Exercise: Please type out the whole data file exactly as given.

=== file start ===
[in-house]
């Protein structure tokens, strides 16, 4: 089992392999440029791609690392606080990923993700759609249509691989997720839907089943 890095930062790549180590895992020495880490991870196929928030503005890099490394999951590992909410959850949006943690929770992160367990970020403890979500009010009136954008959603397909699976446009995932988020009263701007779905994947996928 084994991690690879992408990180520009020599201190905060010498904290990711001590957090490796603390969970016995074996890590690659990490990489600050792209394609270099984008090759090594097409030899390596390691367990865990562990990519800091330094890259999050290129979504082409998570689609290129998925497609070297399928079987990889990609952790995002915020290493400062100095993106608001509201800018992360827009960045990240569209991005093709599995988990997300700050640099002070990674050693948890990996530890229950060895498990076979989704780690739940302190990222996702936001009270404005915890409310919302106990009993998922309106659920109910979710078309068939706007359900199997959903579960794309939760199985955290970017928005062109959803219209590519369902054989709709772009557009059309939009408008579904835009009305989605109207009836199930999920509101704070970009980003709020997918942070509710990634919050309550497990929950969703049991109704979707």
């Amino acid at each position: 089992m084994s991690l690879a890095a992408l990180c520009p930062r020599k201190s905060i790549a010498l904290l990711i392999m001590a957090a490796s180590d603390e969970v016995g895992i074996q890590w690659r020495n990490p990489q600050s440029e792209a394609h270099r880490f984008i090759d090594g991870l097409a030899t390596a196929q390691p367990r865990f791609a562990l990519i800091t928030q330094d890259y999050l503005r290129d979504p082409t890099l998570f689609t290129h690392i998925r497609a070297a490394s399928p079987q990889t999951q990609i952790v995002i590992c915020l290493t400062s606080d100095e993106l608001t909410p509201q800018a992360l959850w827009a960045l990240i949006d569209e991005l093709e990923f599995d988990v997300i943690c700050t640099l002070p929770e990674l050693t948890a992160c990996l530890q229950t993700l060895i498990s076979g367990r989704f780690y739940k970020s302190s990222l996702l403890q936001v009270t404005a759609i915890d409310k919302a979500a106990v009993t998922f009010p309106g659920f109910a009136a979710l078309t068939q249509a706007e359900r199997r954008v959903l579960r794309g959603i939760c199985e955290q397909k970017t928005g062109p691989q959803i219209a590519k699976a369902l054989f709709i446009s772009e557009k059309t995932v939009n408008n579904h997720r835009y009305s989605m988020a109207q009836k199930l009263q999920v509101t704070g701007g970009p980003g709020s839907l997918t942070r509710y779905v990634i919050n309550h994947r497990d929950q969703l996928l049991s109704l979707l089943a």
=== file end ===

[in-house]
């Protein structure tokens, strides 16, 4: 089992392999440029791609690392606080990923993700759609249509691989997720839907089943 890095930062790549180590895992020495880490991870196929928030503005890099490394999951590992909410959850949006943690929770992160367990970020403890979500009010009136954008959603397909699976446009995932988020009263701007779905994947996928 084994991690690879992408990180520009020599201190905060010498904290990711001590957090490796603390969970016995074996890590690659990490990489600050792209394609270099984008090759090594097409030899390596390691367990865990562990990519800091330094890259999050290129979504082409998570689609290129998925497609070297399928079987990889990609952790995002915020290493400062100095993106608001509201800018992360827009960045990240569209991005093709599995988990997300700050640099002070990674050693948890990996530890229950060895498990076979989704780690739940302190990222996702936001009270404005915890409310919302106990009993998922309106659920109910979710078309068939706007359900199997959903579960794309939760199985955290970017928005062109959803219209590519369902054989709709772009557009059309939009408008579904835009009305989605109207009836199930999920509101704070970009980003709020997918942070509710990634919050309550497990929950969703049991109704979707």
């Amino acid at each position: 089992m084994s991690l690879a890095a992408l990180c520009p930062r020599k201190s905060i790549a010498l904290l990711i392999m001590a957090a490796s180590d603390e969970v016995g895992i074996q890590w690659r020495n990490p990489q600050s440029e792209a394609h270099r880490f984008i090759d090594g991870l097409a030899t390596a196929q390691p367990r865990f791609a562990l990519i800091t928030q330094d890259y999050l503005r290129d979504p082409t890099l998570f689609t290129h690392i998925r497609a070297a490394s399928p079987q990889t999951q990609i952790v995002i590992c915020l290493t400062s606080d100095e993106l608001t909410p509201q800018a992360l959850w827009a960045l990240i949006d569209e991005l093709e990923f599995d988990v997300i943690c700050t640099l002070p929770e990674l050693t948890a992160c990996l530890q229950t993700l060895i498990s076979g367990r989704f780690y739940k970020s302190s990222l996702l403890q936001v009270t404005a759609i915890d409310k919302a979500a106990v009993t998922f009010p309106g659920f109910a009136a979710l078309t068939q249509a706007e359900r199997r954008v959903l579960r794309g959603i939760c199985e955290q397909k970017t928005g062109p691989q959803i219209a590519k699976a369902l054989f709709i446009s772009e557009k059309t995932v939009n408008n579904h997720r835009y009305s989605m988020a109207q009836k199930l009263q999920v509101t704070g701007g970009p980003g709020s839907l997918t942070r509710y779905v990634i919050n309550h994947r497990d929950q969703l996928l049991s109704l979707l089943a």